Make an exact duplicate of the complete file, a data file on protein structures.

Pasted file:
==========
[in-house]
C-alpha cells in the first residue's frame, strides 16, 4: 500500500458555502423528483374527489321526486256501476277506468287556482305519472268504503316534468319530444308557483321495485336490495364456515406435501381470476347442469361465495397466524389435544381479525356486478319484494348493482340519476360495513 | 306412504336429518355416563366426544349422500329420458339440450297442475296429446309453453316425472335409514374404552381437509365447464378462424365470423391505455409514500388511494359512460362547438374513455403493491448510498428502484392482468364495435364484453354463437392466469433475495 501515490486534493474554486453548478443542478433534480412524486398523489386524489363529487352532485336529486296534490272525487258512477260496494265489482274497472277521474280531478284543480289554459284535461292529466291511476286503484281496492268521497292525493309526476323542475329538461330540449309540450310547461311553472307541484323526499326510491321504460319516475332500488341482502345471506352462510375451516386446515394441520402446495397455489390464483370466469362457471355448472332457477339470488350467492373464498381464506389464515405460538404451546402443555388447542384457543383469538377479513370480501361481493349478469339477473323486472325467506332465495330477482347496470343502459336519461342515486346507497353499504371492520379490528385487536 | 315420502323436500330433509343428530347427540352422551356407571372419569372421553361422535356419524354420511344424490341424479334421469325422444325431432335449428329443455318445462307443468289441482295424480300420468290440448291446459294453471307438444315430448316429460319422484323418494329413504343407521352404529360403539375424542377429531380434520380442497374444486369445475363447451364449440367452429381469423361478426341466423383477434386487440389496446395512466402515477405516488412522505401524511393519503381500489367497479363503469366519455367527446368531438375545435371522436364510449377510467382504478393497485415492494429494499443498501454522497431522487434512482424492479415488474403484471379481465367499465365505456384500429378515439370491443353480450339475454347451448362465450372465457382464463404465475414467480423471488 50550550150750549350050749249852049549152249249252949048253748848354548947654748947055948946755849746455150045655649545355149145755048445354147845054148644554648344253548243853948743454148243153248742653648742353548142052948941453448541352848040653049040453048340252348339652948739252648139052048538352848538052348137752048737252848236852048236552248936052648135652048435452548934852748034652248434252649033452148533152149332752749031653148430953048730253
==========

[in-house]
C-alpha cells in the first residue's frame, strides 16, 4: 500500500458555502423528483374527489321526486256501476277506468287556482305519472268504503316534468319530444308557483321495485336490495364456515406435501381470476347442469361465495397466524389435544381479525356486478319484494348493482340519476360495513 | 306412504336429518355416563366426544349422500329420458339440450297442475296429446309453453316425472335409514374404552381437509365447464378462424365470423391505455409514500388511494359512460362547438374513455403493491448510498428502484392482468364495435364484453354463437392466469433475495 501515490486534493474554486453548478443542478433534480412524486398523489386524489363529487352532485336529486296534490272525487258512477260496494265489482274497472277521474280531478284543480289554459284535461292529466291511476286503484281496492268521497292525493309526476323542475329538461330540449309540450310547461311553472307541484323526499326510491321504460319516475332500488341482502345471506352462510375451516386446515394441520402446495397455489390464483370466469362457471355448472332457477339470488350467492373464498381464506389464515405460538404451546402443555388447542384457543383469538377479513370480501361481493349478469339477473323486472325467506332465495330477482347496470343502459336519461342515486346507497353499504371492520379490528385487536 | 315420502323436500330433509343428530347427540352422551356407571372419569372421553361422535356419524354420511344424490341424479334421469325422444325431432335449428329443455318445462307443468289441482295424480300420468290440448291446459294453471307438444315430448316429460319422484323418494329413504343407521352404529360403539375424542377429531380434520380442497374444486369445475363447451364449440367452429381469423361478426341466423383477434386487440389496446395512466402515477405516488412522505401524511393519503381500489367497479363503469366519455367527446368531438375545435371522436364510449377510467382504478393497485415492494429494499443498501454522497431522487434512482424492479415488474403484471379481465367499465365505456384500429378515439370491443353480450339475454347451448362465450372465457382464463404465475414467480423471488 50550550150750549350050749249852049549152249249252949048253748848354548947654748947055948946755849746455150045655649545355149145755048445354147845054148644554648344253548243853948743454148243153248742653648742353548142052948941453448541352848040653049040453048340252348339652948739252648139052048538352848538052348137752048737252848236852048236552248936052648135652048435452548934852748034652248434252649033452148533152149332752749031653148430953048730253